Traffic prioritization sets a further challenge. As before, voice and other latency-critical applications will need to be prioritized, but how do we grade the countless IoT demands? Vehicle monitoring for oil levels is very important, but can take its time, whereas loss of pressure in a tyre could cause a crash. EHealth – and the litigation that could arise from failure in a medical monitoring application – presents another minefield, let alone the microsecond demands of M2M financial systems.
So the rise of IoT not only threatens a leap in capacity requirements, but also intense competition for resources and a plethora of different QoS and QoE standards to be met. And yet the test solutions to make sure that all these management challenges are properly addressed are already available and already being deployed by leading carriers.
Conclusion – a testing future
According to a recent Heavy Reading report Mobile Network Outages & Service Degradations:
In what for the most part still tend to be flat revenue environments for mobile operators, maintaining network availability and excellent service and application performance is exceptionally challenging. That isn't just a function of the huge growth in traffic volumes and generally flat capex budgets. It's also a function of the growing diversity and complexity of application types and their underlying service requirements, and the increasing interdependence of different application, service and infrastructure layers within the network.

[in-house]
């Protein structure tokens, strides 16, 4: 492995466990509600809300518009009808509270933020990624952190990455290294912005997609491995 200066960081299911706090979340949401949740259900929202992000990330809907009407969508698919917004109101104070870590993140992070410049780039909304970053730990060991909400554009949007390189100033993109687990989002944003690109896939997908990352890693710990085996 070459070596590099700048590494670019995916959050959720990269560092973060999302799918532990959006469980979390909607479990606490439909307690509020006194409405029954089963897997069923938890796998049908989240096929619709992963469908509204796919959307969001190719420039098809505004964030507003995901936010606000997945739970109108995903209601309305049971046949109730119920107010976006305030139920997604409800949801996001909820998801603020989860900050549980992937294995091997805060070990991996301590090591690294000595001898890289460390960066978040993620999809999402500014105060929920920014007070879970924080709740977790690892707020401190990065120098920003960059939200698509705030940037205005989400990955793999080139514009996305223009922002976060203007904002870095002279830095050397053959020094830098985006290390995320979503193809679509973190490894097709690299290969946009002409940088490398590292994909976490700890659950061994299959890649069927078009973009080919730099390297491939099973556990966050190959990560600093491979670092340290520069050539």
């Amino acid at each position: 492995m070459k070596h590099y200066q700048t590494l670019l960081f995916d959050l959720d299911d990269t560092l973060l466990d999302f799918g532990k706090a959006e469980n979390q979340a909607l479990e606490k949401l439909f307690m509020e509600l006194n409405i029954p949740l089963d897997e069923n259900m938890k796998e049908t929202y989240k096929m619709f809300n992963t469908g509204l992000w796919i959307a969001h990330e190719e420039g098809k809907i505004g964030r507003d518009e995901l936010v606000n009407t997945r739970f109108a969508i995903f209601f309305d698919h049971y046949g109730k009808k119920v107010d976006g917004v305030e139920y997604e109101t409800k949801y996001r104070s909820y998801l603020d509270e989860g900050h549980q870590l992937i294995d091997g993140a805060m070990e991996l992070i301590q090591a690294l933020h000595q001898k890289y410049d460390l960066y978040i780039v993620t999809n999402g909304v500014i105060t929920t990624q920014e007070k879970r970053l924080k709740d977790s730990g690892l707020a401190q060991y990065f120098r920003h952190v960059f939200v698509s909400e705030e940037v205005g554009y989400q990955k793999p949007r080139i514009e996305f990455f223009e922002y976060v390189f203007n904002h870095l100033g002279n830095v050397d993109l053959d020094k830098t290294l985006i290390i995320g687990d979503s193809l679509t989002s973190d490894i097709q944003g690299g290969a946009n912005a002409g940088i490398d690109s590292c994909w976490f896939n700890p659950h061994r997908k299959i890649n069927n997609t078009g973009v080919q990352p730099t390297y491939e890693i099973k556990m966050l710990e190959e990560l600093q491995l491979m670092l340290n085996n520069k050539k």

The report suggests that, although the number of incidents affecting mobile networks is about the same as it was two years ago, there are more outages from network failures and more that take longer to fix. The per annum cost of outages has meanwhile increased 18% to around $20 billion. But the good news is that operators are already confident that they have the necessary testing capacity:
Mobile operators seem to have a lot of confidence in the ability of testing and performance monitoring tools to accurately assess how successful a network upgrade has been. Only 9 percent of respondents believe that only the impact of user loading is capable of providing meaningful validation. Performance monitoring systems (59 percent rated most important) and the ability to test in the production network (32 percent) are both highly valued.